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. Last Updated: 07/27/2016

Bulgaria Struggles for Prosperity

SOFIA, Bulgaria -- Somewhere on the road to joining prosperous Western Europe, Bulgaria has made a wrong turn. It's getting late to turn around.


People here hoped for a new, prosperous and democratic society when they joined their Soviet-bloc neighbors in 1989 in throwing out their aging Communist rulers.


Six years later, the goal is not in sight. Prosperity is skin-deep. The new rich slalom through Sofia's pot-holed streets in luxury sedans, past bright shop windows and American fast-food restaurants. Their poorer compatriots stand in line for bread, or wait to pull their money out of one of many shaky banks.


The currency is plummeting, crime is rampant, people are dispirited. The government is afraid of offending Russia. The official economy is 90 percent state-owned, and under the management -- many say mismanagement -- of former Communists.


The problem in Bulgaria, said political scientist Andrei Bundzhulov, is that former Communists gutted it. Former Communist officials moved out to form parallel structures where they have prospered. "The state, its structures, its form of ownership, were gutted like a fish, and its functions attained just a decorative significance,'' Bundzhulov said.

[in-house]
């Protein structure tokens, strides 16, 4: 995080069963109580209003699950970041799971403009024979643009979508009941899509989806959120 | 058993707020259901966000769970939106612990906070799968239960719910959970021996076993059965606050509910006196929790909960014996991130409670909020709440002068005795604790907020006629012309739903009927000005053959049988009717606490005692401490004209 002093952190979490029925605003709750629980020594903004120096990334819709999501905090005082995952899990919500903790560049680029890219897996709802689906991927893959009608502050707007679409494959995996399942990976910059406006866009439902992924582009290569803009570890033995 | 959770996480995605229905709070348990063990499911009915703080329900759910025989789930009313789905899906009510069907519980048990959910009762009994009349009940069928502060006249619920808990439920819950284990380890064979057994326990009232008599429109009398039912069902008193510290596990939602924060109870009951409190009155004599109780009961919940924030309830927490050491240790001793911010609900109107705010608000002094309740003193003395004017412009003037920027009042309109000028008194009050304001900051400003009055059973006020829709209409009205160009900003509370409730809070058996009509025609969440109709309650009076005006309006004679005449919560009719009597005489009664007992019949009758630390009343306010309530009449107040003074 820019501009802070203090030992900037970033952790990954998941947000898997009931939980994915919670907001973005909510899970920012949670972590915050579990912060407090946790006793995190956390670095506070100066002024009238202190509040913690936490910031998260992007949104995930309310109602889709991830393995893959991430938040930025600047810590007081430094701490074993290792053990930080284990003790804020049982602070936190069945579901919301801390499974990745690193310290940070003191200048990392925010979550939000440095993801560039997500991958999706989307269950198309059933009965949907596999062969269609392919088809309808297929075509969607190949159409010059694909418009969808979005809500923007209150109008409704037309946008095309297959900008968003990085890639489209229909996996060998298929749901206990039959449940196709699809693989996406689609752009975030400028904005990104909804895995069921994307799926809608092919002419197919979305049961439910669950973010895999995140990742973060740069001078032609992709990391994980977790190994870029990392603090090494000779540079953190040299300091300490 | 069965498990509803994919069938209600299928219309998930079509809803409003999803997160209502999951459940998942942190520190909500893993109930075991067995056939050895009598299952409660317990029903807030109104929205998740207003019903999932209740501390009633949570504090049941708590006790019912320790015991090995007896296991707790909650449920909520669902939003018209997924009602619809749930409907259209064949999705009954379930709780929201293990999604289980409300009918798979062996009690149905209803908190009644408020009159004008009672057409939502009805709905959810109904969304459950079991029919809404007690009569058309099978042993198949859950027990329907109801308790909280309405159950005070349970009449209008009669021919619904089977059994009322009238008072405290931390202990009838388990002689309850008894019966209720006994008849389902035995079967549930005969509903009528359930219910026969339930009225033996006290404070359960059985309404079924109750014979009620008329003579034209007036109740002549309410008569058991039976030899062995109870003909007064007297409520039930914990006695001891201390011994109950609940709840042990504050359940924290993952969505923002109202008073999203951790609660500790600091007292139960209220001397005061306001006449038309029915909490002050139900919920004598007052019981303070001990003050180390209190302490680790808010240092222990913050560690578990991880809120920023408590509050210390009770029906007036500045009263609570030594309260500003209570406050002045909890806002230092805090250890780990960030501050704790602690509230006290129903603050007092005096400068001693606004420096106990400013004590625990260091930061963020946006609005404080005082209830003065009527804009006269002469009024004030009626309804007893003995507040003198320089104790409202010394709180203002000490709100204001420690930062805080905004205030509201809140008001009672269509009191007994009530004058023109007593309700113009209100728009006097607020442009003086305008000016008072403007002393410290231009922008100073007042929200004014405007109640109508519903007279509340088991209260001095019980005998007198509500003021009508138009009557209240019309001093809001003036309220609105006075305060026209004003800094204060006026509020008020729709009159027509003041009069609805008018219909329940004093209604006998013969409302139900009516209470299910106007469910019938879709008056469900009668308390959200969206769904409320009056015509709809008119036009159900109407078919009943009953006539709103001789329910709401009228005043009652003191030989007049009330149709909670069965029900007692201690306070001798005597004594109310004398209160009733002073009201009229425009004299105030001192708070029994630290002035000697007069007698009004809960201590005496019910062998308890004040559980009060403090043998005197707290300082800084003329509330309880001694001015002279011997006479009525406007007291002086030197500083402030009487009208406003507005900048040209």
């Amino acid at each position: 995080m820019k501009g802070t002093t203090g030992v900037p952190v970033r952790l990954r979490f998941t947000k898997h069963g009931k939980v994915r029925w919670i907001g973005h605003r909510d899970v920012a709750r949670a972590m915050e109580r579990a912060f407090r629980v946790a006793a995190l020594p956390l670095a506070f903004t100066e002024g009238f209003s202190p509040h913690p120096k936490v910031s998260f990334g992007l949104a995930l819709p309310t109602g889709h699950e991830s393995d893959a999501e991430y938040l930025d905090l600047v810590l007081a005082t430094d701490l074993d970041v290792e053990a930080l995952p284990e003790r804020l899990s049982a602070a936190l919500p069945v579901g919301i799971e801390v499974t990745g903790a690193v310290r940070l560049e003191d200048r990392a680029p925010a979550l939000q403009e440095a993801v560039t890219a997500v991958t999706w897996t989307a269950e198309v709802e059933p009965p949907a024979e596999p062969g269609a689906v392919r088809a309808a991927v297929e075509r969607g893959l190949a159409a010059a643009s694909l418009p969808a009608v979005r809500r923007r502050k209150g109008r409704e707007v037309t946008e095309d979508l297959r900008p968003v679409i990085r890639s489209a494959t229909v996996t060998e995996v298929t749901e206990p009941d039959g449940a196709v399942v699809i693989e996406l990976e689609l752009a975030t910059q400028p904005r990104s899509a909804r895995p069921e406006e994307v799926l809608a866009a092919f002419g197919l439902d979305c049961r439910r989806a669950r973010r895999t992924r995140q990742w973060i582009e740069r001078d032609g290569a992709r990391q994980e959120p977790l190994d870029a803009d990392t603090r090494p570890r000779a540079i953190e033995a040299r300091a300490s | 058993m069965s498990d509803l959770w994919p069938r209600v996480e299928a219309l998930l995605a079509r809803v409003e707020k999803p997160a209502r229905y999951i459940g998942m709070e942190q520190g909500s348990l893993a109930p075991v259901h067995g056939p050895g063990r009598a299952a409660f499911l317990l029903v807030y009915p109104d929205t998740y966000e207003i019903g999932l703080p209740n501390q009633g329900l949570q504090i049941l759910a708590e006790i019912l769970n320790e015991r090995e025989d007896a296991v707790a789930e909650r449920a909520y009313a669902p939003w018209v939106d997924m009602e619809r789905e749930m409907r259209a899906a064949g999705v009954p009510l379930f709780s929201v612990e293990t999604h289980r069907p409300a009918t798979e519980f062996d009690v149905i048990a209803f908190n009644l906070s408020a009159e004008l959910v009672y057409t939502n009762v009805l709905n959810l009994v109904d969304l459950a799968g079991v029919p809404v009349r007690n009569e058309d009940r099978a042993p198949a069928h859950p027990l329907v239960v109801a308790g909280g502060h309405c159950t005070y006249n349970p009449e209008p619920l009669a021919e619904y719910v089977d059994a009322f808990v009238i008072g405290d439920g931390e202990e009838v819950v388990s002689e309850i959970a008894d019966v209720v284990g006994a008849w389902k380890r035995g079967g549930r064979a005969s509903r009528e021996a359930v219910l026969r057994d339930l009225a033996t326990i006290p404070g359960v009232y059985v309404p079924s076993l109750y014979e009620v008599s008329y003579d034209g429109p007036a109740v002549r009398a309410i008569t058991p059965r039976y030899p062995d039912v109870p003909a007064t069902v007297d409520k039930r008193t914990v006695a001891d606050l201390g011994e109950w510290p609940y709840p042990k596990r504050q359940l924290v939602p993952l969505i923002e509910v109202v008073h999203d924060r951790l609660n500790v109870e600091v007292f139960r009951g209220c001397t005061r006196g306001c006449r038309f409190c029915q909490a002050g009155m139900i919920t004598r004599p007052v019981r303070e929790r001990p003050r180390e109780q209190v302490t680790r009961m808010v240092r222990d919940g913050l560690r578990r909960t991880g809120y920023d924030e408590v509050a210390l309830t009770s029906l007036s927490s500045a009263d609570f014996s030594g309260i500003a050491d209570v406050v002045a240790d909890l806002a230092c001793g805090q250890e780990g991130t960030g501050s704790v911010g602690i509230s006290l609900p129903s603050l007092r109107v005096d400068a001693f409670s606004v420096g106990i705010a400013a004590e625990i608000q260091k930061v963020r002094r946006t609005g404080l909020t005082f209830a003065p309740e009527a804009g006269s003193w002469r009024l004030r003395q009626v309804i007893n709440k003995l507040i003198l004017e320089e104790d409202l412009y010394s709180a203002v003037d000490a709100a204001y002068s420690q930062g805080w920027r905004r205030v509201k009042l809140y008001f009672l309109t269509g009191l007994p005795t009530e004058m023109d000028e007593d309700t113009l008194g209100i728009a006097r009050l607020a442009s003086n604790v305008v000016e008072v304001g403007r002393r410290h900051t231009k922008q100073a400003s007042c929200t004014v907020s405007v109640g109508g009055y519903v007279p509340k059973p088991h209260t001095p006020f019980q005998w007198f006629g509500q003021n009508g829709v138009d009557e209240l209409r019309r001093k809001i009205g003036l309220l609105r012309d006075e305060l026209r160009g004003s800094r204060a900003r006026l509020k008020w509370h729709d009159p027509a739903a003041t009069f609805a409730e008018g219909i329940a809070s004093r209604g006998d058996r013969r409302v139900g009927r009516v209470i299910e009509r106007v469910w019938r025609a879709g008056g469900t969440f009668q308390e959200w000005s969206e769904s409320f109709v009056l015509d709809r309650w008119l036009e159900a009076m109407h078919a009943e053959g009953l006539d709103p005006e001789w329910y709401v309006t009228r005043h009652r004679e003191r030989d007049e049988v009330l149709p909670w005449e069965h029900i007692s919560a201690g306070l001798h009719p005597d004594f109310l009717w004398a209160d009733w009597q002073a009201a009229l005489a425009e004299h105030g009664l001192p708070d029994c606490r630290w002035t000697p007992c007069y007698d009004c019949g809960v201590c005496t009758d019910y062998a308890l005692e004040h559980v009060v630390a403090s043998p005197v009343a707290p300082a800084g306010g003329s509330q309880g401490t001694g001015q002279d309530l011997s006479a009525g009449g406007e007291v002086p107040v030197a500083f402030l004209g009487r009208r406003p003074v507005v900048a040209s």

Markets for Bulgaria's state-run industry collapsed along with the Soviet bloc. The government has sought to keep unemployment at acceptable levels, and covered the debts of money-losing industries rather than shutting them.


Without restructuring of the state-run economy, international lenders won't provide loans to help make payments on the foreign debt. Under pressure from the International Monetary Fund, Premier Zhan Videnov's Socialist government agreed to shut 64 state-owned businesses and eliminate 29,000 jobs.


Videnov's Socialists came to power in December 1994, promising to break a deadlock between former Communists and anti-Communists in parliament that prevented any government from following strong, consistent policies. But he finds himself struggling to keep unreconstructed Communists and reform-minded Socialists marching together.


"The country is facing a collapse, and I doubt that the Socialist Party will be able to rescue it,'' said President Zhelyu Zhelev, a former anti-Communist dissident.